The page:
Responding to Unsolicited Offers to Buy discusses the issues that the CEO, Board of Directors, and trustees face when an unsolicited offer is received. It talks about how a "not for sale" resolution could make things worse, at least from a trustee perspective. The article suggests a Policy on Unsolicited Offers that should be reviewed and approved by the Board of Directors on a regular basis and provides a template:

The Board of Directors of [Company] has adopted the following policies and procedures with respect to unsolicited offers to purchase the Company:

Generally, a sale of the Company is not deemed to be in the best interests of the shareholders at this time.

Notwithstanding the general policy set forth in Paragraph 1, serious offers to acquire the Company will be considered as described below.

Unsolicited offers will be subject to a preliminary review process. If the offer is deemed to be serious, it will be referred to the Board for further action.

In determining whether an unsolicited offer is serious, the prospective acquirer will generally be asked to supply the following information:

Identify the prospective acquirer and all related parties; State the prospective acquirer's preliminary acquisition terms including price, key representations, warranties and conditions, timing of the transaction, and proposed payment terms; Provide detailed financial information establishing the prospective acquirer's capability to complete the transaction; Describe the effect of the proposed acquisition on current Company operations, management, employees, customers and communities served by the Company; State the industry experience of the prospective acquirer; Provide examples of prior successful acquisitions by the prospective acquirer; and State the key elements of the prospective acquirer's business plan following acquisition of the Company.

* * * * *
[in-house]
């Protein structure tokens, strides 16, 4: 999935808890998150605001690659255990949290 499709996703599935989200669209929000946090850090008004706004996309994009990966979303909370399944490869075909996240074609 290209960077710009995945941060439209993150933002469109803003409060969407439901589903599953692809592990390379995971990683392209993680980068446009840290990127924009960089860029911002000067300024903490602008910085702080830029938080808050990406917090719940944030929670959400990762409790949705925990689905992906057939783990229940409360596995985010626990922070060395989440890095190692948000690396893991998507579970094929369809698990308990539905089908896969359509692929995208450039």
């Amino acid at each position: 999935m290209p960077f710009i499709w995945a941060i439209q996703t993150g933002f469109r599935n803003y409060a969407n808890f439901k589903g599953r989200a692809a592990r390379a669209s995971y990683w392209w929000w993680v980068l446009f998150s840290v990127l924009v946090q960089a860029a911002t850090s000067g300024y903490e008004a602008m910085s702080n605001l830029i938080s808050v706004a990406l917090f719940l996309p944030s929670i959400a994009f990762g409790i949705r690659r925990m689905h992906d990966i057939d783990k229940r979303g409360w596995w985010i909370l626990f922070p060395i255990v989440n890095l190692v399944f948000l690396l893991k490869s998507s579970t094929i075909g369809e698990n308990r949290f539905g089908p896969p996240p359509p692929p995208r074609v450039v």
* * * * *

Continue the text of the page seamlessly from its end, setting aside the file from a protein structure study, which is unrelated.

Serious offers will be referred to the [Board/Board Committee] for negotiation of terms. Final disposition of the Company is subject to Board and shareholder approvals required by federal and state corporate law, including a pass through procedure whereby participants in the company's employee stock ownership plan direct the trustee of the ESOP plan as to how to vote the shares held by the plan.